Mexican growers condemn ‘protectionist’ U.S. tomato industry actions
Mexican growers have expressed disappointment with attempts from Florida’s tomato industry to bring down a bilateral trade agreement that has been in place since 1996.
A group representing the country’s tomato industry sent a letter ‘decreeing protectionist action’ from the state’s growers, signed off by the Confederation of Agricultural Associations of the State of Sinaloa (CAADE); the Baja California Agricultural Council; the Mexican Protected Horticulture Association (AMHPAC); the Sonora Regional Agricultural Union of Vegetable, Tomato and Legume Growers; the National Confederation of Vegetable Growers; and Mexico’s Tomato Product System (SPT).
The letter comes after the Florida Tomato Exchange made a request in June to the U.S. Department of Commerce to terminate the tomato suspension agreement with Mexico; a move that has also been backed by the state’s agricultural commissioner Adam Putnam.
CAADE Commission for Research and Defense of Horticultural Products (CIDH) chairman Rosario Beltran, said the agreement has worked well for 16 years, bringing stability to the market and settling one of the largest trade disputes between the two countries.
“If these Florida growers are successful in reigniting this trade war all over again, it will have an enormous negative impact on industries on both sides of the border and prices will increase significantly for U.S. consumers.”
CIDH president Mario Robles highlighted the agreement had built-in mechanisms to address the concerns shown by Florida’s growers.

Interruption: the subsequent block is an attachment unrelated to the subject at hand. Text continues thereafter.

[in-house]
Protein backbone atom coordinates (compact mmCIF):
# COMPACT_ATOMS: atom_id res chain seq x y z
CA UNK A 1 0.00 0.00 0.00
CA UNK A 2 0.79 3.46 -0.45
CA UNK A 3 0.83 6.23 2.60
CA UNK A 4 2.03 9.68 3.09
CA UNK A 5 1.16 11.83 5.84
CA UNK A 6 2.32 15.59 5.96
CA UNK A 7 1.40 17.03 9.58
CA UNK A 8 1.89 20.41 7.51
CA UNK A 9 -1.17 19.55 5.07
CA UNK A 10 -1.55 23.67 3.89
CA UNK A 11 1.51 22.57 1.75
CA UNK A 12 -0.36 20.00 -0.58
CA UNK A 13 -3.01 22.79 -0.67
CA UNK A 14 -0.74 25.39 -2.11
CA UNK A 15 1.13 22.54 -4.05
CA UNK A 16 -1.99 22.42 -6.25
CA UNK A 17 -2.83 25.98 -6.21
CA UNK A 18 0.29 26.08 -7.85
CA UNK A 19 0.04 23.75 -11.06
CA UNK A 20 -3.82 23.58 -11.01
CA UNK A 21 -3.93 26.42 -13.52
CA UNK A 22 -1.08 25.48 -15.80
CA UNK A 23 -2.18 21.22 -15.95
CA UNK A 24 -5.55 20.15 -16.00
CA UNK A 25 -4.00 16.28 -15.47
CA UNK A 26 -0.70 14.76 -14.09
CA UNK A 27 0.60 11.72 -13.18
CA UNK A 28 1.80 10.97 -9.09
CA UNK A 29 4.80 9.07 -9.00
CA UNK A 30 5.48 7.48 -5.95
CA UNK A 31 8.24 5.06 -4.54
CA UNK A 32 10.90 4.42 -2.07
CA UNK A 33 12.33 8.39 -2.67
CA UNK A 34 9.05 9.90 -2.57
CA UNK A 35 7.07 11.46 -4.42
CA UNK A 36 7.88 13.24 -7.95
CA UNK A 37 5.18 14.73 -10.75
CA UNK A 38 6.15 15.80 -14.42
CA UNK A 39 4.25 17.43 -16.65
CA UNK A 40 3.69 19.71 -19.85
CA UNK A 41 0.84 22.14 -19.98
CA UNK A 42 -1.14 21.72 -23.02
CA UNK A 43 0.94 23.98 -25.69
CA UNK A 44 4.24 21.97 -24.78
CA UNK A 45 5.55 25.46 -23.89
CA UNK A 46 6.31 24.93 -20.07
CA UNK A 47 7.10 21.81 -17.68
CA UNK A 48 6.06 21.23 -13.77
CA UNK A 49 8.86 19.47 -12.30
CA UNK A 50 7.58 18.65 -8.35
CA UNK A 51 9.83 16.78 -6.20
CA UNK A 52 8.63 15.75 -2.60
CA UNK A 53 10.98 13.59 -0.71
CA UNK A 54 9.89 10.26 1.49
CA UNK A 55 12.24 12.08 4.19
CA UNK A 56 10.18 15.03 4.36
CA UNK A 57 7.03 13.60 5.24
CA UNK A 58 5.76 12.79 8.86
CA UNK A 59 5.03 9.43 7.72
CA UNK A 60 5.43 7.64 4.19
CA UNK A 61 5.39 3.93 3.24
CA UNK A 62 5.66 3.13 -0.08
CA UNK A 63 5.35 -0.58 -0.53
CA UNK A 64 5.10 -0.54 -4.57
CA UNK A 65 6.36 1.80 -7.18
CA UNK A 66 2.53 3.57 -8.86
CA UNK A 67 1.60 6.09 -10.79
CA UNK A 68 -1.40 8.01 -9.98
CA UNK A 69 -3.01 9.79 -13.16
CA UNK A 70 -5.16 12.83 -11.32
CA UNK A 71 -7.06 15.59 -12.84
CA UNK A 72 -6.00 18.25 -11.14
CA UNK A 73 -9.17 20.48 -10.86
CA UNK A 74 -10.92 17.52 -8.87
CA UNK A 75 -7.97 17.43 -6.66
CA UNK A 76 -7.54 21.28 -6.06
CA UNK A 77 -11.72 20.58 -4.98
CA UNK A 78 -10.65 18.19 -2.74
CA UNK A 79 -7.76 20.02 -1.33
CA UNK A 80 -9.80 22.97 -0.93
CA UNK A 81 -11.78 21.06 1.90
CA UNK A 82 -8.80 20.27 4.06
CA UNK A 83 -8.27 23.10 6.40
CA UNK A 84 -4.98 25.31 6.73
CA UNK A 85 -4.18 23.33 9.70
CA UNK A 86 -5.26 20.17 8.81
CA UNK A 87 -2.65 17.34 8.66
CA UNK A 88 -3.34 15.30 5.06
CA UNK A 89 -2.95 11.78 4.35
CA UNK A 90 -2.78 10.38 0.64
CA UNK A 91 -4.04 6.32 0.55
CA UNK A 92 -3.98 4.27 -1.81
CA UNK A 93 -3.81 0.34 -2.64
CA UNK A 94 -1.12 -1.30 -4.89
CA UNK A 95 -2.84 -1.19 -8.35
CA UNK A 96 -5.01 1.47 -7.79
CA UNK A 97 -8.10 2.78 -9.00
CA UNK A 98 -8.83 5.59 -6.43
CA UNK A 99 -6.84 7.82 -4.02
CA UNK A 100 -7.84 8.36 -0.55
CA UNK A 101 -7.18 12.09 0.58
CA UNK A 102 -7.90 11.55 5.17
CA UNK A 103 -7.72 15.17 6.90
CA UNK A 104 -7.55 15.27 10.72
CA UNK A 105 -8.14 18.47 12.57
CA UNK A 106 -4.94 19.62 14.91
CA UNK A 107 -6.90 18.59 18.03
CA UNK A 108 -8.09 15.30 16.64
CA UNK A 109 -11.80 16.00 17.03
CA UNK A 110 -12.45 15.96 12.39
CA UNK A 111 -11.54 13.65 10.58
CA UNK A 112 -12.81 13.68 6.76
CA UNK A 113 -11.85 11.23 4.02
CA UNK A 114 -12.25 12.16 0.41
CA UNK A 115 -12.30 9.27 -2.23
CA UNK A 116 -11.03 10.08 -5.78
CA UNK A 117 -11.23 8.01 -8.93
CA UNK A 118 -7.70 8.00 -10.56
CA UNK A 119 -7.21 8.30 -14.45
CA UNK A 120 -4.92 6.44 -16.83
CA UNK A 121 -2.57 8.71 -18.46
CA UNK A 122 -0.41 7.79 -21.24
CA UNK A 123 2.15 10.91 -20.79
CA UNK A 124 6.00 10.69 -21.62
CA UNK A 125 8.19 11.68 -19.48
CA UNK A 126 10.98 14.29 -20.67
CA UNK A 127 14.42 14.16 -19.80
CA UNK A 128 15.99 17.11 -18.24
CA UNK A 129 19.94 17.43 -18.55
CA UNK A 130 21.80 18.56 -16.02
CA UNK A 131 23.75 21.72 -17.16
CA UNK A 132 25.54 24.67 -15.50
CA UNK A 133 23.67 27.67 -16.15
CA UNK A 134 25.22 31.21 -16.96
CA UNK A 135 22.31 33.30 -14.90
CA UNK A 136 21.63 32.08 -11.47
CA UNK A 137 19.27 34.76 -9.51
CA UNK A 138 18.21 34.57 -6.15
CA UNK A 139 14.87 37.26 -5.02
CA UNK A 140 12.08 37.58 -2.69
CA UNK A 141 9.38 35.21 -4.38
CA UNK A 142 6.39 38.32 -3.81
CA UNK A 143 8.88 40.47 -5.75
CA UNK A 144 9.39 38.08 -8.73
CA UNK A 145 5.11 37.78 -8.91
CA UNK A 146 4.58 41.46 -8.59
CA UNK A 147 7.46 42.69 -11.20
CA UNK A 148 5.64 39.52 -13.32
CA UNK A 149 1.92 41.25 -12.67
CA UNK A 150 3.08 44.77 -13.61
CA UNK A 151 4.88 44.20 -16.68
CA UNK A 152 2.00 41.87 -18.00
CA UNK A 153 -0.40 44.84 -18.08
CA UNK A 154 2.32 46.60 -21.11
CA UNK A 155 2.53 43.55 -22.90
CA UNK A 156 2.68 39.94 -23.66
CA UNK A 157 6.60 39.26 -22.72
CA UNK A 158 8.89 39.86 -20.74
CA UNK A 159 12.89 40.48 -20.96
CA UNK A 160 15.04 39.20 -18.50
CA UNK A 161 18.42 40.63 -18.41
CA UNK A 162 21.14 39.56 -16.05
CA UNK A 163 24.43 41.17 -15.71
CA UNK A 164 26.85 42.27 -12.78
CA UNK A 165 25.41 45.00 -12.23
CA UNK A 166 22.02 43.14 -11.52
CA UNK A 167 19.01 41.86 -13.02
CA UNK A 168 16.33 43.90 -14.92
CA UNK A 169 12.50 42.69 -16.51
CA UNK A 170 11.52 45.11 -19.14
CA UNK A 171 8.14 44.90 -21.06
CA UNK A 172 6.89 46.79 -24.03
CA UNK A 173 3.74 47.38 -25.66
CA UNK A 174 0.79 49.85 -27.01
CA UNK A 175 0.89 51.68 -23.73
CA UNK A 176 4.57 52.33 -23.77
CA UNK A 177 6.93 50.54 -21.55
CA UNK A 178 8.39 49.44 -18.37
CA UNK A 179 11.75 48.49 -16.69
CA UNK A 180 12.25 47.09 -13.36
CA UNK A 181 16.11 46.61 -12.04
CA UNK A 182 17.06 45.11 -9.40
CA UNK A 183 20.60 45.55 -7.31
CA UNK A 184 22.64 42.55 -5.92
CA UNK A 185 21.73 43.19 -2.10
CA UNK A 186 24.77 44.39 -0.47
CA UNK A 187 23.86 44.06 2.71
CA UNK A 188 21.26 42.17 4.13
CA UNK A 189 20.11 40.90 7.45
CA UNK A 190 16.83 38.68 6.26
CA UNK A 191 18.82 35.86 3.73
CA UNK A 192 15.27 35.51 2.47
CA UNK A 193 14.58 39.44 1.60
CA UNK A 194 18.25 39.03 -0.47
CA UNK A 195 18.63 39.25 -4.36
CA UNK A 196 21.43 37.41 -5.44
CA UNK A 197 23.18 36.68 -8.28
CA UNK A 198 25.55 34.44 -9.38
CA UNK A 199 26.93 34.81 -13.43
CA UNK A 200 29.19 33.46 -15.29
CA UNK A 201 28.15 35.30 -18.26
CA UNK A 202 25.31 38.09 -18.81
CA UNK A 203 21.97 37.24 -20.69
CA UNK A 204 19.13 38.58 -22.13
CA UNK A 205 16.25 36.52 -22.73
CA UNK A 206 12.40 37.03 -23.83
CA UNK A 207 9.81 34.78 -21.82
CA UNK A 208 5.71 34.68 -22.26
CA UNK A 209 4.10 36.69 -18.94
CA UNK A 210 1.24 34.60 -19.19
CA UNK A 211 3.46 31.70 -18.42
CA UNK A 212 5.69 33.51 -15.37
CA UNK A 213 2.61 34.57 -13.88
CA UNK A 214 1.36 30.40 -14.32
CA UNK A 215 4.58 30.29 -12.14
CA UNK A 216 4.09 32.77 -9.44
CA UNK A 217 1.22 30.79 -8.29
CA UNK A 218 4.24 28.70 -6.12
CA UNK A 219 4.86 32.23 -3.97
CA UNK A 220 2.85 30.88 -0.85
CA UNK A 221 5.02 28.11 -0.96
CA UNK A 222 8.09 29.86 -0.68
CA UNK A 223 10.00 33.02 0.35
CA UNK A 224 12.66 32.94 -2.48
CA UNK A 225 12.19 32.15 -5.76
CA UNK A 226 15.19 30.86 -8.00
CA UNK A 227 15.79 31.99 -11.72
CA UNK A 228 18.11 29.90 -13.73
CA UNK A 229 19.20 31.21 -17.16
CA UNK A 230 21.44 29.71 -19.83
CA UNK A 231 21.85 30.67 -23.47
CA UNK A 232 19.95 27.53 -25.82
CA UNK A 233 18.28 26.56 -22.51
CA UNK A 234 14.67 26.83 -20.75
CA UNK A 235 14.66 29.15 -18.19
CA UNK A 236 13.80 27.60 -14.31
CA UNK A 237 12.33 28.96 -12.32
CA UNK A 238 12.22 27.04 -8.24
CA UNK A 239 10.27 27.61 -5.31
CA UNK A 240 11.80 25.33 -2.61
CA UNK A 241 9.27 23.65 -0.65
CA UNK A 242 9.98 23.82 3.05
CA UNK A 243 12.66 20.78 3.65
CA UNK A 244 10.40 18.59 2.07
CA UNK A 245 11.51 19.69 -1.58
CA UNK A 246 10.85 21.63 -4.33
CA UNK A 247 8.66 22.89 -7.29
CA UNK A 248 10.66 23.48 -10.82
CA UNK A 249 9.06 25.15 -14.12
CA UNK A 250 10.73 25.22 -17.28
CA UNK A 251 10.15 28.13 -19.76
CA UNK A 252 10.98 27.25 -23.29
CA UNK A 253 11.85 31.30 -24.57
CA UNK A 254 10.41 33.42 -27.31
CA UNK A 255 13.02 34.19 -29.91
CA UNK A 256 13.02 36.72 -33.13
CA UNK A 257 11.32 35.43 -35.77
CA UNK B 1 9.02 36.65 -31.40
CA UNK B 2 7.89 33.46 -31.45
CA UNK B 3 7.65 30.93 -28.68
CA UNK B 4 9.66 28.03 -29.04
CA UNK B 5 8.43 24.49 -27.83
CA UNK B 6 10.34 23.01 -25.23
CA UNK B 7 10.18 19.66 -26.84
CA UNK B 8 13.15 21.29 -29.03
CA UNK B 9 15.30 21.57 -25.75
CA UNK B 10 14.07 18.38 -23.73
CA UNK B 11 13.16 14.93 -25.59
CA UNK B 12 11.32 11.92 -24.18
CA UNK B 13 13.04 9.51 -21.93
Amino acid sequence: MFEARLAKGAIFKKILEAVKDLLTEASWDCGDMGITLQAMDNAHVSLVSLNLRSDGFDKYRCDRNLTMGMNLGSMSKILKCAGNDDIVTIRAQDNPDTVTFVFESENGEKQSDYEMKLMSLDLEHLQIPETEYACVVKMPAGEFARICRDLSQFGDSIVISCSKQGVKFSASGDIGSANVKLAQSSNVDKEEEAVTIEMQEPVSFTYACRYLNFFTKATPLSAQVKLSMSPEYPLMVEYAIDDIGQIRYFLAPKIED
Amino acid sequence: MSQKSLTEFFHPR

“If Florida or other U.S. growers had these concerns, why didn’t they avail themselves of any of these opportunities?
“Why are they instead pursuing termination? One reason – they just want to use political pressure to start a new antidumping investigation and demand protection from fair competition.
“Just as it did 16 years ago, Florida is trying to hijack the proceeding in the middle of a U.S. Presidential election, starting a trade war with Mexico and demanding a tax on U.S. consumers in the process.”
The existing agreement sets a minimum price set by the Department of Commerce, under which Mexican growers agree not to sell in the U.S. market. The group highlights the deal was renegotiated and renewed in 2002 and 2008.
“The agreement is working for everyone – U.S. growers, Mexican growers and U.S. consumers, who otherwise would have been the victims of arbitrary price increases and suffered at the supermarket check-out line,” added SPT chairman Manuel Cazares.
The Baja California Agricultural Council’s Manuel Valladolid said the economic pressures cited by Florida’s tomato growers were “their own doing”.
“Instead of innovating and evolving, they rely on outdated technology and grow tomato varieties no longer popular with U.S. consumers.”
His comments were echoed by AMHPAC president Eric Viramontes.
“Instead, they continue to seek government protection to compensate for their decisions not to innovate and diversify. This protection will be in the form of an added tax at the grocery store for all U.S. tomato consumers.”